How to Find Volunteer Work
Volunteer work is everywhere. You can start by asking around on campus or even asking your college advisor and professors.
If you need more specific direction, I’ve included a list below of ideas and organizations you can start with.
Church or house of worship
If you are affiliated with a church or house of worship, you can inquire into volunteer opportunities there. Most will have some options for you to consider.
Habitat for Humanity
Habitat for Humanity can go beyond just building houses, but you should start by helping to build a house at least once. It’s a great way to have some fun and do things you had no idea you could do.
Check out your local library. They will often have volunteer opportunities there in the library or at times will advertise opportunities elsewhere.
ASPCA & Humane Society
Retirement homes can be quite lonely for the elderly. Volunteering your time at these homes can add some light into both their day and yours.
There are food pantries everywhere. As with above, you can start with your church or house of worship first.
Look for local chapters of a professional association related to your career pursuit. A good place to start is Career One Stop for a listing of associations.
Tutor or Mentor (upper classmen)
If you are a Junior or Senior, being a Tutor or Mentor is a great way to volunteer your time. Check with your career services department, your school’s office or professors. Otherwise, if you simply here that someone needs help, offer to mentor them.
There are a variety of non-profit organizations that support veterans. All do offer volunteer opportunities. Here are a few to start with:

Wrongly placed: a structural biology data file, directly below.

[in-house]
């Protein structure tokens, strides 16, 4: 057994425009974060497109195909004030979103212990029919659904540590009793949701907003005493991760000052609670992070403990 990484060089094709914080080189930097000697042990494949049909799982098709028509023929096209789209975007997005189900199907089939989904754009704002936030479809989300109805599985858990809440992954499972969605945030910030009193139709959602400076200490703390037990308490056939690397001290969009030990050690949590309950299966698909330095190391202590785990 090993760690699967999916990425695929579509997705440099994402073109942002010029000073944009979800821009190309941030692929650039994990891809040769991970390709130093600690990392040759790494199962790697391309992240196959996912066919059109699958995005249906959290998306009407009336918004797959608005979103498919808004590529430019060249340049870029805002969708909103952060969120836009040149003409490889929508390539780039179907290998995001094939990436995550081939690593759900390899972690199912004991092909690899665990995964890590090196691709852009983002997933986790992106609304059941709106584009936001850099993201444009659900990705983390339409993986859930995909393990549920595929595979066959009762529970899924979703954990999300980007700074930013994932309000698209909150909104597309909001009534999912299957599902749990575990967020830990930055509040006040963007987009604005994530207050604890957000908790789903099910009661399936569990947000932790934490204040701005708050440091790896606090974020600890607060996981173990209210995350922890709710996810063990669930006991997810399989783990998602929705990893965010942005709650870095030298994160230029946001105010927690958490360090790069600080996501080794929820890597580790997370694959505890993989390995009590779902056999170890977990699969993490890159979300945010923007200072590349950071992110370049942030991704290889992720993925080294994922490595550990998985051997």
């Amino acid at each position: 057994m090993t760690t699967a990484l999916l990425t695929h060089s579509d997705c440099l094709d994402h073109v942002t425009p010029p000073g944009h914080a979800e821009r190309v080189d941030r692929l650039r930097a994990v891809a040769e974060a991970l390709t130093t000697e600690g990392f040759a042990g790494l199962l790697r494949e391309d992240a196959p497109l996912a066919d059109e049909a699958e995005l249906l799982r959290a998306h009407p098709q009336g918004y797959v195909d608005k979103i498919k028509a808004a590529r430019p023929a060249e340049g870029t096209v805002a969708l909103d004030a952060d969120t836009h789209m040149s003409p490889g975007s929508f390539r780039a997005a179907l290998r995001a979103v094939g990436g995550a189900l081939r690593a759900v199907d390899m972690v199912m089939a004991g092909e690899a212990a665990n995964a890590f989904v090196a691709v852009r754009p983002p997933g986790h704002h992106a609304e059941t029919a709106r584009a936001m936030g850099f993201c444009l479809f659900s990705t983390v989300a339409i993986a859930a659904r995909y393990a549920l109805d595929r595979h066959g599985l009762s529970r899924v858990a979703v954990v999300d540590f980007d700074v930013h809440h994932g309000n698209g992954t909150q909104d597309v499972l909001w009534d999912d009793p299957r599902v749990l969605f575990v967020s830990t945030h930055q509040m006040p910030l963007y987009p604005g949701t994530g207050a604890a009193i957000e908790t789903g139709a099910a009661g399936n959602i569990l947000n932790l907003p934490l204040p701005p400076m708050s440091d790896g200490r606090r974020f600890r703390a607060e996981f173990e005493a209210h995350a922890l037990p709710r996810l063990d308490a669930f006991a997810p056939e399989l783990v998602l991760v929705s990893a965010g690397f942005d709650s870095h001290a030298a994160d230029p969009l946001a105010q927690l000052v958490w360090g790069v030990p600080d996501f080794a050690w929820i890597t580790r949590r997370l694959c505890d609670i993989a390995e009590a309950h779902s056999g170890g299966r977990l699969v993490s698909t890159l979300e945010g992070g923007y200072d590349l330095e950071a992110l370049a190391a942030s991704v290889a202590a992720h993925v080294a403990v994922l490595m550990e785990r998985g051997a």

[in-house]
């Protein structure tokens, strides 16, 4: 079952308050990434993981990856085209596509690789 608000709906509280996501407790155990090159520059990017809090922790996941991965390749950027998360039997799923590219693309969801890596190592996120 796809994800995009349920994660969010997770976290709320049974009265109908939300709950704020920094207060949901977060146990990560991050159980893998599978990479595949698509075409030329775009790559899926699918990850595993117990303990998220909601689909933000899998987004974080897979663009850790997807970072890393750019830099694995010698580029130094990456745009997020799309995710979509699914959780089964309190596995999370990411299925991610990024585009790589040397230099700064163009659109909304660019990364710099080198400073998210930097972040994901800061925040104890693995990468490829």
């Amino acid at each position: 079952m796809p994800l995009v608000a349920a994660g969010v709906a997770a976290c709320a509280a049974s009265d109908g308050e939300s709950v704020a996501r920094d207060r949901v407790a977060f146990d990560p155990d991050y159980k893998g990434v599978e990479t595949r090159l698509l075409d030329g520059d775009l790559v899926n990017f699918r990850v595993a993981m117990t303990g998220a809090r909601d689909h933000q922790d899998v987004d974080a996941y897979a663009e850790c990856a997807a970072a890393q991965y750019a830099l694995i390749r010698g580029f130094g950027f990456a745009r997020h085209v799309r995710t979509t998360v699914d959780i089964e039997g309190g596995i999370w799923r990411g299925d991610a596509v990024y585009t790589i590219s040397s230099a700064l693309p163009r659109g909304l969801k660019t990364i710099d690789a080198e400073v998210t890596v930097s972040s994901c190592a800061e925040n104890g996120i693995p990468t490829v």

Volunteers of America
Volunteers of America is a program that helps in a variety of ways. They are always seeking volunteers.
Big Brothers Big Sisters
Big Brothers Big Sisters offers volunteer work for those that have a desire to mentor children in need. It’s a great opportunity to make a huge impact on children’s lives.
I found this list of children’s hospitals on Wikipedia. Many of these hospitals will offer volunteer work for college students. If you think you’re having a rough time in college, give a visit to a children’s hospital and it will change your perspective.
Be a Coach
At the least you can give blood with the Red Cross. You can also get involve in other events and activities including local blood drives.
Doing volunteer work as a college student can be a very rewarding experience personally and will certainly create career opportunities as well. You may find that you have a certain skill and passion in an area that was uncovered while volunteering. This could be the tipping point that leads you into a very fulfilling career.
It’s important to follow your heart when thinking about volunteering. Find something you believe in and try and stretch yourself outside of your comfort zone. When you do so, you may find yourself energized like you’ve never been before. Then find a way to turn this newfound energy into a career!
Anthony lives in Indiana with his wife and 3 daughters. His passions (besides his family) in no particular order are making and listening to music that pleases his ears, taking pictures (still & moving), avoiding crowded places and good writing. He also happens to be the Founder of Career Energy.